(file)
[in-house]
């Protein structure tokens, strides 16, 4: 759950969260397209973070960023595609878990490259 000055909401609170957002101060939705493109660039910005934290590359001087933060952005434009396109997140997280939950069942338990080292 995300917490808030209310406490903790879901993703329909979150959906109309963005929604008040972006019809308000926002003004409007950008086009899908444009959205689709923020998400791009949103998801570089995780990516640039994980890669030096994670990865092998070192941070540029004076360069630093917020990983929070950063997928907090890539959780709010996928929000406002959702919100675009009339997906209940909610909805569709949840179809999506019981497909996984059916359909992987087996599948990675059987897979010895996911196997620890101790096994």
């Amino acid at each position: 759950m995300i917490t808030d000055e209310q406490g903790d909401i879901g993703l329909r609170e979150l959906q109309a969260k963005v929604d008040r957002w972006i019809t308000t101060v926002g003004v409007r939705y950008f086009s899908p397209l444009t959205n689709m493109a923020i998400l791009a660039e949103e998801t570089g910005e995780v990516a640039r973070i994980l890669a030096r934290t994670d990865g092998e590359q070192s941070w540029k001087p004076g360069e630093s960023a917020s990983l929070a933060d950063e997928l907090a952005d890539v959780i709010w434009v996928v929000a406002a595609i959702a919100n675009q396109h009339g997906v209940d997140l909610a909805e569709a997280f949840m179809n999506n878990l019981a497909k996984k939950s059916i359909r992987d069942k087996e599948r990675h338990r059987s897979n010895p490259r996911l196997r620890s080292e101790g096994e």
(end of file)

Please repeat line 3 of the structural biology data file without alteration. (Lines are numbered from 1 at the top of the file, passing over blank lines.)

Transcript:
């Amino acid at each position: 759950m995300i917490t808030d000055e209310q406490g903790d909401i879901g993703l329909r609170e979150l959906q109309a969260k963005v929604d008040r957002w972006i019809t308000t101060v926002g003004v409007r939705y950008f086009s899908p397209l444009t959205n689709m493109a923020i998400l791009a660039e949103e998801t570089g910005e995780v990516a640039r973070i994980l890669a030096r934290t994670d990865g092998e590359q070192s941070w540029k001087p004076g360069e630093s960023a917020s990983l929070a933060d950063e997928l907090a952005d890539v959780i709010w434009v996928v929000a406002a595609i959702a919100n675009q396109h009339g997906v209940d997140l909610a909805e569709a997280f949840m179809n999506n878990l019981a497909k996984k939950s059916i359909r992987d069942k087996e599948r990675h338990r059987s897979n010895p490259r996911l196997r620890s080292e101790g096994e």